Creating Climate-Ready Places

RTPI Scotland Executive Committee Member Graham Marchbank reports from two recent events on planning for climate change

While the consultation on the White Paper  Places, People and Planning takes place, RTPI Scotland has given evidence in parliament on the draft Climate Change Plan (which will replace the ill-titled Report on Proposals and Policies 2) – setting targets out to 2032.  RTPI has also been monitoring new work on low carbon and climate change –  front and centre topics for development planning and development management if permitted development rights are to be rolled out further in those areas.

Sir David King, permanent Special Representative on Climate Change to the UK Government Foreign Secretary gave a lecture at Edinburgh University on 30 January 2017.  His stark warning – if any more were needed – was that tackling rising temperatures caused by carbon emissions has to happen now.  This was a global perspective and reflection on sea level rises, ice cap shrinkage, flood risk to far east crops and so on.  Two-thirds of our carbon budget on limiting warming to a 1.5 degree C rise is already used up.  Land use change is the turnaround issue.  In conversation he said that alongside reafforestation and better crop productivity he felt we needed densities akin to medieval city development – more Hong Kongs, fewer Houstons.

Scotland is doing relatively well on decarbonising electricity production but there’s more to do on energy efficiency, transport emissions and other technologies aiding climate mitigation and climate adaptation.

It was therefore timely that a Climate Conversations event held on 2 March at the Edinburgh Centre for Carbon Innovation hosted by Climate Exchange showed how to bring climate change to wider sometimes marginalised audiences, particularly communities.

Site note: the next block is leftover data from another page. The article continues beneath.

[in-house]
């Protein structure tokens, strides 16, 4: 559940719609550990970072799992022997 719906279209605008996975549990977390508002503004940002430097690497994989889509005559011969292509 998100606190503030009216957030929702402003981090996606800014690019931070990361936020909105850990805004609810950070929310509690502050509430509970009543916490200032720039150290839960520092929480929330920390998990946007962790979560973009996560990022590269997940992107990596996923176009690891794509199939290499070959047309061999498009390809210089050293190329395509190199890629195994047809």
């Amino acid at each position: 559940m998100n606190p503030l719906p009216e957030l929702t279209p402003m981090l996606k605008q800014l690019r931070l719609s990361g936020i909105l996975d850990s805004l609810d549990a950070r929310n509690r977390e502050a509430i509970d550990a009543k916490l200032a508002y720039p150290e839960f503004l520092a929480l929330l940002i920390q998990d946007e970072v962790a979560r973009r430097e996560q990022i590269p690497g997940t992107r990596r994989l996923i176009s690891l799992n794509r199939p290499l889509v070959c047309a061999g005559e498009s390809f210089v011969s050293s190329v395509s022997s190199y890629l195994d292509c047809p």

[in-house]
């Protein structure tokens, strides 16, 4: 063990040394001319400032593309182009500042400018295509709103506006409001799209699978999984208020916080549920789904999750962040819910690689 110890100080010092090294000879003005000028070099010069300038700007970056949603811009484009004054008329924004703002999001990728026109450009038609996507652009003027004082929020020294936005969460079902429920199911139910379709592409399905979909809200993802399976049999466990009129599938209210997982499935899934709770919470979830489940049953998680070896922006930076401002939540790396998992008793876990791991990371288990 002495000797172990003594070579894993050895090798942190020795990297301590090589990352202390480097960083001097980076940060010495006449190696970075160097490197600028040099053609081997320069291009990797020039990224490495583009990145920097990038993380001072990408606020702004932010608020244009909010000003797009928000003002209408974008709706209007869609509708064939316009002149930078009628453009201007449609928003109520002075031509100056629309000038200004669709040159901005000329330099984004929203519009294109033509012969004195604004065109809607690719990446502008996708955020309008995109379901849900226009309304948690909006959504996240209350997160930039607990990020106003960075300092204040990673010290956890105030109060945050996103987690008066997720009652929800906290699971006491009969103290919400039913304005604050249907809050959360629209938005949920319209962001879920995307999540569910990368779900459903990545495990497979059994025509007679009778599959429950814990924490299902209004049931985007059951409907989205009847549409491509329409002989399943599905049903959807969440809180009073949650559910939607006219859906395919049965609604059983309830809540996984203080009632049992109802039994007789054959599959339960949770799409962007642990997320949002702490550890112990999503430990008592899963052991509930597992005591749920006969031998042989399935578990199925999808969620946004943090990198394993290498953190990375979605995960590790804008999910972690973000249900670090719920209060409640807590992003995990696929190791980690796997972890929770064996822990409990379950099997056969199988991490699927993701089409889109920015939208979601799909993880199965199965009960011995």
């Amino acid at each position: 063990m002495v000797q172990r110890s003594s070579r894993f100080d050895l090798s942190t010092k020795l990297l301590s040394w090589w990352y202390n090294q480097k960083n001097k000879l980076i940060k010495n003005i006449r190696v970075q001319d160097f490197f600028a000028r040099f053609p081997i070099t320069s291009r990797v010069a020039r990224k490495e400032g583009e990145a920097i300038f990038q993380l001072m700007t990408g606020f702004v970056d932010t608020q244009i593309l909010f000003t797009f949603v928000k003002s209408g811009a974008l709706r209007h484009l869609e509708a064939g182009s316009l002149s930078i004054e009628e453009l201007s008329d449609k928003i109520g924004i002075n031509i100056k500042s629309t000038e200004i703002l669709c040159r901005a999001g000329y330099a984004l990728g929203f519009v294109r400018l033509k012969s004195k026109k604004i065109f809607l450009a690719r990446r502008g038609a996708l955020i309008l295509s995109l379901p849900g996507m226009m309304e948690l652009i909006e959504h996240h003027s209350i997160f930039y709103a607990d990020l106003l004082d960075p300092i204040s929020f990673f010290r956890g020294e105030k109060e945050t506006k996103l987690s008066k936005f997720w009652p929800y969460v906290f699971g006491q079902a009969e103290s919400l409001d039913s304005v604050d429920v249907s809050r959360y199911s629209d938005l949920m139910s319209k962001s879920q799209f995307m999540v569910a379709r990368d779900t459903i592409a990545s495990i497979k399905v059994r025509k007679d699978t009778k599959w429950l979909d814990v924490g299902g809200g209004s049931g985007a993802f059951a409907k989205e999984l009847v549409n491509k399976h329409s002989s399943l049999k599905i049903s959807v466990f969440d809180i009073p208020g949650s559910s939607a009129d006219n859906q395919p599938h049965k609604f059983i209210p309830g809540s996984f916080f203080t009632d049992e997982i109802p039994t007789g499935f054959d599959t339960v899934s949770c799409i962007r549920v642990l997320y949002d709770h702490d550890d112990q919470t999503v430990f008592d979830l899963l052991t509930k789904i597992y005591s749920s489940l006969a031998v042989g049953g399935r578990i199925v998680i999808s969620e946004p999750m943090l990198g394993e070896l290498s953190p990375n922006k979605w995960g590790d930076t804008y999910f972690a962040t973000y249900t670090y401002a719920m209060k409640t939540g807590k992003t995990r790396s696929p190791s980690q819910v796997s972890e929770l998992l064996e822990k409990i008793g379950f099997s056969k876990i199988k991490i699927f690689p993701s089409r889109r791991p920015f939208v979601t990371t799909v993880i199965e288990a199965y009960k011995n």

Enhancing community participation is a major talking point in the White Paper.  Many planning authorities are making use of the Place Standard Tool to generate grass-roots ideas about place-making at charettes or at events to inform plan preparation.

One of the segments of the tool – sadly added late on – but there now nevertheless – is to hold a discussion on a Climate-Ready Place.  This is already yielding a better understanding of the difference between mitigation and adaptation; spotting the signs and addressing the competing priorities for land use change locally.

A climate conversation can structure quick outputs for the Climate-Ready Place part of place-making discussions.  It is activity and scenario-based and aimed at people new to discussing the topic. It leads in with participants’ thoughts on a series of pictures of landscapes, urban situations and the people in them.  There are nine scenarios in all in the conversation, for example the carbon footprint of the weekly shop.  For planning: designing streets and community energy stand out and potentially allow for a tailored approach to a conversation.  There was some criticism about the nine scenarios not being radical enough.

With only so much time to squeeze in a conversation at a typical evening event, the feeling in the room was that a Climate Conversation would need to sit alongside other crucial place-making topics such as sustainability, housing and so on.  But it is a good start.

The ‘How To’ guide for those interested in trying it out is at

Adaptation Scotland has also published an interim impact report on a three year programme to support climate change resilience; providing advice and support to help organisations, businesses and communities.

Parliament has yet to consider the draft Energy Strategy which will be an equally important component of the way we shape our approach to planning new development.

The views are those of the author

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